Alternate history with Romans. Our protagonist Aquilla has been summoned to Radea, his commanding officer.
"Yes, Aquilla." He glanced at me, then at a sheet of paper I recognised as my report into the death of an elderly citizen of Alexandria. "What does 'killed while obstructing the legion's business' mean, this time?"
"Cavalry ran him down, sir."
Contradictory orders had given the old man no clue which way to jump.
Radea got up and came round his desk. I stood too, and he slapped me in the chest with my report.
"I've had four 'obstructions of the legion's business' from you of late. Be clearer in future. And more careful."
"These frequent incidents involving civilians...are they to do with your suspicion that they're all spies?"
"Not all of them, sir. Just some."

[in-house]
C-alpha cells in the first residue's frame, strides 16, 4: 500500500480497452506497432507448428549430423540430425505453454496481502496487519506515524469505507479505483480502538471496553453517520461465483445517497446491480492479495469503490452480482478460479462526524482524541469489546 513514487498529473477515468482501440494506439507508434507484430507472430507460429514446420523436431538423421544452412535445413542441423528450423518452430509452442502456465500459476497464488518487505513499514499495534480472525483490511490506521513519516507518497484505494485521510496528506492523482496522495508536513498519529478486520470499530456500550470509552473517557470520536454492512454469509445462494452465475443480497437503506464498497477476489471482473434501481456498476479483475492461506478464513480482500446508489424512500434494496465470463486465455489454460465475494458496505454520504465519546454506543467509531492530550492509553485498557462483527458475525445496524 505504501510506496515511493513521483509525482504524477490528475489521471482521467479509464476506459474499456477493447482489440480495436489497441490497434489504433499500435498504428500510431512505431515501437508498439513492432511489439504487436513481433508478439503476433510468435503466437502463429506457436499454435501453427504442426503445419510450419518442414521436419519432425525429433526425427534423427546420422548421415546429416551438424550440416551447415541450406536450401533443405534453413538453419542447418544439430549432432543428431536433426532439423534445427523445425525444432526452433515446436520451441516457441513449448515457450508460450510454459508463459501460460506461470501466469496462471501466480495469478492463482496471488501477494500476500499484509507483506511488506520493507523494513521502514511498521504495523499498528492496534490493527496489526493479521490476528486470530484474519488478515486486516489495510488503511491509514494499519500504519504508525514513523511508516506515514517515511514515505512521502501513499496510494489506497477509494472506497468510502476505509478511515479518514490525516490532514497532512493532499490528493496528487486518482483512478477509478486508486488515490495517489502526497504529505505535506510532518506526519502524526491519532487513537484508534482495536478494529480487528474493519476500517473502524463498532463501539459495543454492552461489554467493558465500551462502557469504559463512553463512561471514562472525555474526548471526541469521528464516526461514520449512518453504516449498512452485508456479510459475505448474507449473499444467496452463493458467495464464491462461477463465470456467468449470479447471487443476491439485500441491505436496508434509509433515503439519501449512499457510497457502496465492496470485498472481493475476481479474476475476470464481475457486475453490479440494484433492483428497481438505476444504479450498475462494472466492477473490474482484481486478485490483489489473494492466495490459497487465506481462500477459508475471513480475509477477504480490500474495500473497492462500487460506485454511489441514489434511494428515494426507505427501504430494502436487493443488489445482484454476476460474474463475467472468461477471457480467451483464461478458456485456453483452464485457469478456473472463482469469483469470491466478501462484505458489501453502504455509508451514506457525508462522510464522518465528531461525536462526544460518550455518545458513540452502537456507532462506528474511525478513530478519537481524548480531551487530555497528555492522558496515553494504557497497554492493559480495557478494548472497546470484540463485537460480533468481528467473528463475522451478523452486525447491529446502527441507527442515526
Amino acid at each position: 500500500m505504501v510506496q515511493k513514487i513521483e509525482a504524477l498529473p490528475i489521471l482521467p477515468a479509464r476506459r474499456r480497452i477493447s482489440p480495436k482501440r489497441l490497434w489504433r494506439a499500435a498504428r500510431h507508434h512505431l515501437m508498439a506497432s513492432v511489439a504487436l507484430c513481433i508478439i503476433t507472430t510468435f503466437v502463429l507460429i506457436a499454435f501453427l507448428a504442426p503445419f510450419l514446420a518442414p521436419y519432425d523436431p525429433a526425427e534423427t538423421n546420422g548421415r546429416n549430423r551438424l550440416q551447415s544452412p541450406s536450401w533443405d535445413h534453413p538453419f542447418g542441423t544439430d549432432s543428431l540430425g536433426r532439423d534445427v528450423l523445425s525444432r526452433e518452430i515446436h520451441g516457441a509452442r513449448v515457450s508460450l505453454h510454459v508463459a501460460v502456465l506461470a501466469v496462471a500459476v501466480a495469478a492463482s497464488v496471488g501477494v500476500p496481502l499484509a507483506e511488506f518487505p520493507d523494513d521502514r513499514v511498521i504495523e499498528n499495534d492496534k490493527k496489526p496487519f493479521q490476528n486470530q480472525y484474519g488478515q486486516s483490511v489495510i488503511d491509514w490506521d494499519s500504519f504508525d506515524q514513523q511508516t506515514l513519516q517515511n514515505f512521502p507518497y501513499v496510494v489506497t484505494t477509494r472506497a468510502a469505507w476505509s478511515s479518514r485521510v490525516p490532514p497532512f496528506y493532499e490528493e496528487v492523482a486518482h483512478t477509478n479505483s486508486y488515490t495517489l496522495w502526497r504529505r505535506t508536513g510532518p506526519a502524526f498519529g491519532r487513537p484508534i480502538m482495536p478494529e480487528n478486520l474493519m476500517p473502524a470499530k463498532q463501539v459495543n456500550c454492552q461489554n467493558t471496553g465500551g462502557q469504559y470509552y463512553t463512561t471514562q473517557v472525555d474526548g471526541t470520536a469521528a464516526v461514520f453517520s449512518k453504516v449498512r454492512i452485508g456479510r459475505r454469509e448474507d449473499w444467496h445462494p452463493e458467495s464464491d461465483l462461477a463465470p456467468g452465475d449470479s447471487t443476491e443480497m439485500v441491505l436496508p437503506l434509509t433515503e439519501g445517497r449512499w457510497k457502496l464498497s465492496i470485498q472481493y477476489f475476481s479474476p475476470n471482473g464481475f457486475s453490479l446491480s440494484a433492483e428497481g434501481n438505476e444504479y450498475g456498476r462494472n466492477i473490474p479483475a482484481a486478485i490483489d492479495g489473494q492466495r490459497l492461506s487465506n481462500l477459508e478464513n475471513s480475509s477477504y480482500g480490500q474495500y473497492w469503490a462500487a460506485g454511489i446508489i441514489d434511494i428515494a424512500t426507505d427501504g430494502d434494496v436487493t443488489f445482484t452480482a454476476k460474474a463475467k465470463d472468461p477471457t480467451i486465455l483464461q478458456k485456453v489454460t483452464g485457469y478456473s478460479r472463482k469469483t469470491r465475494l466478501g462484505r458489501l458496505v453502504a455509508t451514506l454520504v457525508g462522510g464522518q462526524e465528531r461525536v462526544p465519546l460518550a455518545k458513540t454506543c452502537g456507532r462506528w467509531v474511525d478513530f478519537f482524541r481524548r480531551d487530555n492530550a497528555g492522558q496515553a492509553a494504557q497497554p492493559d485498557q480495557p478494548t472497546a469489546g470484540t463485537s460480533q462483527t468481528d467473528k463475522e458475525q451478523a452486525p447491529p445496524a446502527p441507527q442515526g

Prevailing opinion in the Twelfth regarding those who gathered to watch us drill ran thus: old men were veterans, reliving their glory days; boys and youths had a soldier for a hero; women were on the hunt for a husband. The Twelfth's lack of imagination infuriated me; they got annoyed when I drove off their admirers. [And the rest were probably spies.] [I would move this paragraph down two lines. The impact of the next two lines is diminished because the reader has to go back and see what Radea means by "Not all the Incidents?" We have such short attention spans.]
"Not all [of] the incidents?"
"Not all of the civilians, sir."
He flung the report back onto his desk. "I want an explanation."
Very nice. I'm not crazy about "I want an explanation." It sounds like you want to give the reader an explanation, so you get a character to request one. From a commanding officer, I'd expect something more like "This is going to stop. Is that understood?" Of course, I don't have the full context.